# Finding and deleting duplicate files in a folder

The following code aims to identify and delete duplicate files in a folder. At first, files are compared by size, and then (if needed) by hash.

The helper function sort_duplicates determines which file of the group of duplicates to keep. I have skipped the part of the code dealing with CLI.

As a self-learner of computer science, I would very appreciate any feedback.

Code is written on Python 3.6.4

import os
import hashlib
import collections
import copy

import test_duplicates

def calculate_hash(file):
"""
file: path to a file object

Returns a hash of a provided file object
"""
md5 = hashlib.md5()
with open(file, 'rb') as fh:
for chunk in iter(lambda: fh.read(4098), b''):
md5.update(chunk)
return md5.hexdigest()

def sort_duplicates(duplicates):
"""
duplicates: sequence of groups of duplicates
returns two list of the duplicates divided by the rule described in
'find_duplicates'
"""

duplicates = copy.deepcopy(duplicates)
to_keep = []
to_delete = []
for group in duplicates:
file = [file for file in group if ('cop') not in file][0]
if file:
to_keep.append(file)
group.remove(file)
to_delete.extend(group)
else:
to_keep.append(group.pop(file))
to_delete.extend(group)

def find_duplicates(directory, recursive=True,
exclude_hidden=False, delete=True):
"""returns
list of duplicates grouped in sets by common hash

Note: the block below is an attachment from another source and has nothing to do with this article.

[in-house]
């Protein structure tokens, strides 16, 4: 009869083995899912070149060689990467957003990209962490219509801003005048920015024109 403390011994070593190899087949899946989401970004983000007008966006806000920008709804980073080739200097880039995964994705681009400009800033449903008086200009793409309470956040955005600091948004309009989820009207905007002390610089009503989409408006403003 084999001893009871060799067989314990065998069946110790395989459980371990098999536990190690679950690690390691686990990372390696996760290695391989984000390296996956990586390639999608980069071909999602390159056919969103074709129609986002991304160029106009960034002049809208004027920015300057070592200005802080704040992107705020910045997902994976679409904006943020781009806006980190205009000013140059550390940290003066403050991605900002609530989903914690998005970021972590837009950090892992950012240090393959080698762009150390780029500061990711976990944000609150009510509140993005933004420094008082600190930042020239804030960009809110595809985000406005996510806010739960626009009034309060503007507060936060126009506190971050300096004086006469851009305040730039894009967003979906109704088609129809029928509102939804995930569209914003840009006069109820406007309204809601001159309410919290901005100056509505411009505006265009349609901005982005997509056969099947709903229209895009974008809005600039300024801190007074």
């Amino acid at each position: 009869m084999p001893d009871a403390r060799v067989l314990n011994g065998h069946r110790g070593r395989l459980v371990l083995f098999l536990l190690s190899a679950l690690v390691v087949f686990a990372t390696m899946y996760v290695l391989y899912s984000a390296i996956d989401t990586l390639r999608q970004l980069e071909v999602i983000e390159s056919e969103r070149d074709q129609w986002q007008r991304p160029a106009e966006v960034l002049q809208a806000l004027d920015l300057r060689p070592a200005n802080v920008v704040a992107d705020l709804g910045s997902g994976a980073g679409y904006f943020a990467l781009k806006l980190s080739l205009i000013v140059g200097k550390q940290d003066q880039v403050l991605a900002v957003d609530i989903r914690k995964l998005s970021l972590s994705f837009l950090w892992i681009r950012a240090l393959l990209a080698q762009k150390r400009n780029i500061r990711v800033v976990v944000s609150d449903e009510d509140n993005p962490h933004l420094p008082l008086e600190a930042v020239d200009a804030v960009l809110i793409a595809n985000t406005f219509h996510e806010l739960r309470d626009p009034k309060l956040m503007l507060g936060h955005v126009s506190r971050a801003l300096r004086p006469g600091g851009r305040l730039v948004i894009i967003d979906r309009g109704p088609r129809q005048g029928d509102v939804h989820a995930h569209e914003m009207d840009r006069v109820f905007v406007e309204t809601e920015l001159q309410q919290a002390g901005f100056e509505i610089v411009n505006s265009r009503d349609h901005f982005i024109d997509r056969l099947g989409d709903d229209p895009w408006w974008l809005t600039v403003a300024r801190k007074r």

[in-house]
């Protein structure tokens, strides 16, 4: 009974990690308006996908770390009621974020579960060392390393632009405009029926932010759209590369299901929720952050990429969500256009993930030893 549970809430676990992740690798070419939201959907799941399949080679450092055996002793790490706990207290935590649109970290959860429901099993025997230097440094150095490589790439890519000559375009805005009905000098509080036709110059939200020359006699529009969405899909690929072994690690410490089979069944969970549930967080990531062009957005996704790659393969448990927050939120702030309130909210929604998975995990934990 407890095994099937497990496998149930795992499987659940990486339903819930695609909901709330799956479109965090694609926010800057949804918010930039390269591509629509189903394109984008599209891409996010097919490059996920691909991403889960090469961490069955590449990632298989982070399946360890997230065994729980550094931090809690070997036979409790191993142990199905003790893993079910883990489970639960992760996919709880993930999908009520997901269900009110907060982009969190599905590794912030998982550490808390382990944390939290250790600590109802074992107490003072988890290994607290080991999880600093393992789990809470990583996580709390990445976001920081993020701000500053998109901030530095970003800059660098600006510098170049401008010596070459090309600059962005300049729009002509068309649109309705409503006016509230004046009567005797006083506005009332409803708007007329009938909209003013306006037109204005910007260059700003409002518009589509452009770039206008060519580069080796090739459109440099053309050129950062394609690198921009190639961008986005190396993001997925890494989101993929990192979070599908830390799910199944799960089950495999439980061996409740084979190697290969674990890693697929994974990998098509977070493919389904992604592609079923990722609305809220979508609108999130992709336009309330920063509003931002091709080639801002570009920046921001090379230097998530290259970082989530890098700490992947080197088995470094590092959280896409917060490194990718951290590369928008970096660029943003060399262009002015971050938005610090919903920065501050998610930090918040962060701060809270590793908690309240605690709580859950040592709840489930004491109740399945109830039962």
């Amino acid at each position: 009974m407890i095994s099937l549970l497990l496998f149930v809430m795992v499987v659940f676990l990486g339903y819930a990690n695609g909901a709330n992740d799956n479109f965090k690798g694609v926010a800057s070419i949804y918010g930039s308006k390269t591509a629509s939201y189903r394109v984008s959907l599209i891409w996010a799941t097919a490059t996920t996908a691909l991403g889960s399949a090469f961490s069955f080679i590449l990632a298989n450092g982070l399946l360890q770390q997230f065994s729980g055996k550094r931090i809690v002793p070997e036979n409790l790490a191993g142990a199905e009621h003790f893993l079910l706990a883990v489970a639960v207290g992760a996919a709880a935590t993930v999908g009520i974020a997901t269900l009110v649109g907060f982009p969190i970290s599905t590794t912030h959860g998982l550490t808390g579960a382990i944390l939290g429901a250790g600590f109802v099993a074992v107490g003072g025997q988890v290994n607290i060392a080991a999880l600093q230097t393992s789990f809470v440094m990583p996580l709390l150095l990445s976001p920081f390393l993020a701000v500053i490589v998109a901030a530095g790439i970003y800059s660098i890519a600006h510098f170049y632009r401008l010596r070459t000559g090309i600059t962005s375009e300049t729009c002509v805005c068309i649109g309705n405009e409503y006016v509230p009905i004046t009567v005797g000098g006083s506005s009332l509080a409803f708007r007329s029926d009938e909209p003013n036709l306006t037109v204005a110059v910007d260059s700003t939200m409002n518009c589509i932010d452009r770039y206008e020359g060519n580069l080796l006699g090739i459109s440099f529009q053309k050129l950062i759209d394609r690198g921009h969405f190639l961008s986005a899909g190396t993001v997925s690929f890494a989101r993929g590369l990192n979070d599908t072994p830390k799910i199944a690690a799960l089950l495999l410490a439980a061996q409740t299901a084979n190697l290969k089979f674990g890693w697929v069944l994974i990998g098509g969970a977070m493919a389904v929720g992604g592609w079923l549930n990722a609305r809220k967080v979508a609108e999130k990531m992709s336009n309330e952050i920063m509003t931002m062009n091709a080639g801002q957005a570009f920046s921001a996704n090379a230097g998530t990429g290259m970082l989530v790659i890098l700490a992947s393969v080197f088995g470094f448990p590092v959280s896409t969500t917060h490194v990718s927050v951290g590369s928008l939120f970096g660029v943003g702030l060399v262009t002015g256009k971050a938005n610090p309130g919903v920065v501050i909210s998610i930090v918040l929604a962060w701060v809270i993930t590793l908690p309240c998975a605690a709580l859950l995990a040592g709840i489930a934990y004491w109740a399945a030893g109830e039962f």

list of duplicates proposed to delete
list of duplicated proposed to keep

to_keep contains an arbitrary duplicate from each group of duplicates if
path of the duplicate does not contain string 'cop'
if such duplicate does not exist to_keep collects any arbitrary
duplicate from the group
to_delete contains the rest of the duplicates
"""

duplicates = collections.defaultdict(set)
sizes_dict = collections.defaultdict(set)

# filter by size
for root, dirnames, filenames in os.walk(directory):
if exclude_hidden:
filenames = (filename for filename in filenames
if not filename.startswith('.'))
for filename in filenames:
path = os.path.join(root, filename)
if not recursive:
break

groups = [values for values in sizes_dict.values()
if len(values) > 1]

for group in groups:
for item in group:

duplicates = [values for values in duplicates.values()
if len(values) > 1]

if not duplicates:
print('No duplicates has been found')
return None

print('----Found following groups of duplicates: ----------------------')
for group in duplicates:
print(' - '.join(str(duplicate) for duplicate in group), end='\n')